An increase in the number of female assembly members has enabled them to enhance laws that were not taken seriously before, such as child-care policies and smoking prevention measures. Koike thinks that those things, which were ignored or taken lightly, have finally been improved.

“The most important thing I want to convey is that having a female governor, with all these female assembly members in Tokyo, has really helped decision-making and enriched the society of Tokyo,” she said.

Regarding women’s empowerment in Saudi Arabia and the changes happening in the country under Vision 2030, Koike said she believes things are moving in the right direction. “The challenge in what is going on in Saudi Arabia is really meaningful to enrich the Saudi culture and Saudi society, to make it richer and more diverse.”

Speaking of Riyadh, Koike said she believes it can easily become a smart city on par with Tokyo. She says it has three things that are required for the development of a city. “As Saudi Arabia has a lot of natural resources, the nation can go in the direction in which Tokyo has been progressing. Saudi Arabia has the ability to meet the three pillars: safety, diversity and smart city technology.”

The governor also spoke about the preparations Tokyo is undergoing to host the 2020 Olympics and Paralympic Games, and what Saudi Arabia could learn from the city’s experience.

“When the first Olympics were held in Tokyo in 1964, our focus was on building venues, and facilities such as the Shinkansen (bullet train). This time around, we are putting more emphasis on making these Olympics more accessible and disability-friendly. So for our blind and deaf guests, or our wheelchair-bound guests, we want to create a city where they can comfortably live.

“There is another aspect to this, however: Japanese society is aging. The percentage of the Tokyo population over the age of 65 in 2015 stood at 22.7, projected to rise to 31 percent in 2050. In Saudi Arabia, the number was 3.0 percent in 2015, and will rise to 17.2 percent in 2050. So Saudi Arabia is going to age eventually. Our efforts to make the city more disability-friendly will eventually help our aging society a lot. I think Saudi Arabia can learn from this.”

Due to her achievements, Koike may come across as intimidating, but she definitely knows how to have fun. She has appeared in cosplay at several events, once as Sally from “Sally the Witch” and later, at the Ikebukuro Halloween Cosplay Festival in 2016, as Sapphire from “Princess Knight.”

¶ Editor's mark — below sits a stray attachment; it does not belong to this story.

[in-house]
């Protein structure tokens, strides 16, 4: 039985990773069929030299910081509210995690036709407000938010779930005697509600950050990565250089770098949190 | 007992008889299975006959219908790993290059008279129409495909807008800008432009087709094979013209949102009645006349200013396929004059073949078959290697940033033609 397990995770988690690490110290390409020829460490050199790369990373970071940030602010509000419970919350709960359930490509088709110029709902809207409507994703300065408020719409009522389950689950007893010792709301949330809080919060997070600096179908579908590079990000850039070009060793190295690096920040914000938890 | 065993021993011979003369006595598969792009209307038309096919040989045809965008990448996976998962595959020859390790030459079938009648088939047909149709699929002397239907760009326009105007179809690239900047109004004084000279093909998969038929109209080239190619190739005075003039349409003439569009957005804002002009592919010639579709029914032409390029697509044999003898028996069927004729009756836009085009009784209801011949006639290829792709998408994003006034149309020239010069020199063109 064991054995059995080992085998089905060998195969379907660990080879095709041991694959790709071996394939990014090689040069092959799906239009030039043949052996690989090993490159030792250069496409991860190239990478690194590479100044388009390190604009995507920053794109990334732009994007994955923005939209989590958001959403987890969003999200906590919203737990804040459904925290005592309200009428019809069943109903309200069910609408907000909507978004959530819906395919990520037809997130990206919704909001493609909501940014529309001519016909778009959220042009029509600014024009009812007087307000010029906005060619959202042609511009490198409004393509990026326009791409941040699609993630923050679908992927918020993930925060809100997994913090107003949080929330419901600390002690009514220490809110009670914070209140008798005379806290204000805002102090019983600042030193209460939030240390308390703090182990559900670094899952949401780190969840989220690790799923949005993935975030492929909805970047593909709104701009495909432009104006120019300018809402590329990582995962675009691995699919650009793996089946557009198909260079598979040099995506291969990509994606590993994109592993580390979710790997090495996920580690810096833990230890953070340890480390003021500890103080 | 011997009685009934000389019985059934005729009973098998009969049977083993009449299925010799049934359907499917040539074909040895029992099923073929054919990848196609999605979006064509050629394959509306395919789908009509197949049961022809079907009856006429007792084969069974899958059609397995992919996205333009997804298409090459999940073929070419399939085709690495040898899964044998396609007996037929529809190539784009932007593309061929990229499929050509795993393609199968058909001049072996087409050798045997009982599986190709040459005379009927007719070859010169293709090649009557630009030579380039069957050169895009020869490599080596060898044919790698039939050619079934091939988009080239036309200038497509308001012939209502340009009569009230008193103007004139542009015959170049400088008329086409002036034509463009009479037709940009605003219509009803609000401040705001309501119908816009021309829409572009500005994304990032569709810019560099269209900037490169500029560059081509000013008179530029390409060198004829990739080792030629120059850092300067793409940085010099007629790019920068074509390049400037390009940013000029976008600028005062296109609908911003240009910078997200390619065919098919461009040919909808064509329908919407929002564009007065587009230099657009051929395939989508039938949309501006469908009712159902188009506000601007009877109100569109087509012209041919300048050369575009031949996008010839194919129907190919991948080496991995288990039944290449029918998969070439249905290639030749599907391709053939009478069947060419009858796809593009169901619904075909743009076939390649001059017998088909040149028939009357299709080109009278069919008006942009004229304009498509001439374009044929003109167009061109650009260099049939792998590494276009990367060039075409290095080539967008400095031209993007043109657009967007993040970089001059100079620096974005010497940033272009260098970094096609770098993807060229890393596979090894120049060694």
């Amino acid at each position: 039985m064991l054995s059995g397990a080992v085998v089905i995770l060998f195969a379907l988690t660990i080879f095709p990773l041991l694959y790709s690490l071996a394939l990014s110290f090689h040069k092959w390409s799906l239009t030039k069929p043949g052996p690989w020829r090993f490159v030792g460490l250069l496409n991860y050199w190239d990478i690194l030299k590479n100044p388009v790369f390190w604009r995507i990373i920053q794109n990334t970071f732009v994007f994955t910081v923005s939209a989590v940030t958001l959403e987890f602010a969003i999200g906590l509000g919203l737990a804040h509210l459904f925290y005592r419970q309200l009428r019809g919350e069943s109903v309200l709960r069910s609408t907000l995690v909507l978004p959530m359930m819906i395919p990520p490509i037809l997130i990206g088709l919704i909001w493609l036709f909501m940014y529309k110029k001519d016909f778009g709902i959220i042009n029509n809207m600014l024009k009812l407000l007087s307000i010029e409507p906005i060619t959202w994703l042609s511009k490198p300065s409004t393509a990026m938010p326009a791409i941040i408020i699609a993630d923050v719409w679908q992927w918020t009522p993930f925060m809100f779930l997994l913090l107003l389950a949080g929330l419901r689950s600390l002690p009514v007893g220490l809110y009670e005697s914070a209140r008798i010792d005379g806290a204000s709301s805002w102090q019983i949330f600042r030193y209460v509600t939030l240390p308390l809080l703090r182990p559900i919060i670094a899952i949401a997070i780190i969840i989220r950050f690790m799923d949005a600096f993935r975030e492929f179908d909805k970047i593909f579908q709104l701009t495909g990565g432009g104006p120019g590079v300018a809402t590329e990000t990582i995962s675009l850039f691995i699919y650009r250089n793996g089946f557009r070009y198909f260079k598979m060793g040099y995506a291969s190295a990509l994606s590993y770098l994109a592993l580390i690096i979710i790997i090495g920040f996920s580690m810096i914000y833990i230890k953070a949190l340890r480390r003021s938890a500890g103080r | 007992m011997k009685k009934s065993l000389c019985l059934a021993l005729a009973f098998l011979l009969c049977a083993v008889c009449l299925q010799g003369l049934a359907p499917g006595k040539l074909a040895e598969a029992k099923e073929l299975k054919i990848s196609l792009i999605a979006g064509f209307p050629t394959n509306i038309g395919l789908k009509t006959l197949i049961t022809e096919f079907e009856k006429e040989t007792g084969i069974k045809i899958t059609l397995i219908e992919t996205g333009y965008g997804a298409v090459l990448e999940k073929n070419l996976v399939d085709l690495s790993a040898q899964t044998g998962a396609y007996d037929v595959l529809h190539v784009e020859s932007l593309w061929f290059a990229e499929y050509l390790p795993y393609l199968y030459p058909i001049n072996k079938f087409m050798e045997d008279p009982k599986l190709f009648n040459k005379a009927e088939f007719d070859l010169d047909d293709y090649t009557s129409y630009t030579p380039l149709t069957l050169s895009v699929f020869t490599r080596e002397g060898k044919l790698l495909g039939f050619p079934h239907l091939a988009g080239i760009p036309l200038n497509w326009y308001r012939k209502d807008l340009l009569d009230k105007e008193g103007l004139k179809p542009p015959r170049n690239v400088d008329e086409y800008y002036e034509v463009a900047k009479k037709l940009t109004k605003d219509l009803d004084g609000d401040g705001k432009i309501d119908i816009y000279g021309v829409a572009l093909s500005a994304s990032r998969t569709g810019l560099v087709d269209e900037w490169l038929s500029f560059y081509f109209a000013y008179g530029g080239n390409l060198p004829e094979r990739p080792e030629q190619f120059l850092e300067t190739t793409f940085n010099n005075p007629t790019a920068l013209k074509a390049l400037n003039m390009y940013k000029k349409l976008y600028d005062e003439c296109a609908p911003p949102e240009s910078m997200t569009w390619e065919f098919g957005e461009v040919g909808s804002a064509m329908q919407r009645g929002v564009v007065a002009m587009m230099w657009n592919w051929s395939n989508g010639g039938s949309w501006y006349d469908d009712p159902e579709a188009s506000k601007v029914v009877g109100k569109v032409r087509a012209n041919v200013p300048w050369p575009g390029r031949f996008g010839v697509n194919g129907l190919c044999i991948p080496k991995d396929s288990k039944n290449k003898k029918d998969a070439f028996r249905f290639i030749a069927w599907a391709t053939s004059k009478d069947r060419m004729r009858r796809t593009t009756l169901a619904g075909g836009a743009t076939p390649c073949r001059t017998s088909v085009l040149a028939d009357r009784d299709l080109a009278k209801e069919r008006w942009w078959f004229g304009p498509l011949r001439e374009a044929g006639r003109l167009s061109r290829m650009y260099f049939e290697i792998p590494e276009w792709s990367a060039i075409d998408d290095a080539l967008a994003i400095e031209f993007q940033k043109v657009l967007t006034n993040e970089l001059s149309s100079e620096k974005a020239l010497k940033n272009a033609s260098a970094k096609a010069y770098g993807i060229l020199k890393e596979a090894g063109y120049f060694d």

Koike addressed the crowd at the opening ceremony, telling them that she was not embarrassed and was determined to pursue the role with all her heart. “Don’t feel ashamed. Get into your role,” she told them.

When asked about the costume, Koike said: “I did cosplay because I wanted to enjoy this popular subculture with the people of Tokyo, and other anime fans in the world, and share the fun of it.”

To close the interview, when asked if she might visit Saudi Arabia in cosplay, Governor Koike said she would think about it. “Insha’Allah,” she said, with a smile.

 

 

 

Disclaimer: The original content was changed and part of the text amended in order to present accurate figures and information. 


France: ‘not very credible’ that Houthis attacked Saudi oil plants

Updated 19 September 2019

France: ‘not very credible’ that Houthis attacked Saudi oil plants

  • The Frrench foreign minister said to wait for the results of the investigation
  • Iran, which supports the Houthi group, has denied any involvement in the attacks

PARIS: A claim from Yemen’s Houthis they were responsible for the attack on Saudi oil facilities is “not very credible,” France’s foreign minister said on Thursday.
“Yemen’s rebels have announced they have triggered this attack. That is not very credible, relatively speaking,” the minister, Jean-Yves Le Drian, told C News television.
“There is an international investigation, let’s wait for its results. I don’t have a specific opinion before these results,” he said, adding the investigation into the Saudi oil attacks will be fast.
The Trump administration and Saudi Arabia have pointed the finger at Iran for the Sept. 14 raids, which hit the world’s biggest crude oil processing facility and initially knocked out half of Saudi output.
Iran, which supports the Houthi group, has denied any involvement in the attacks.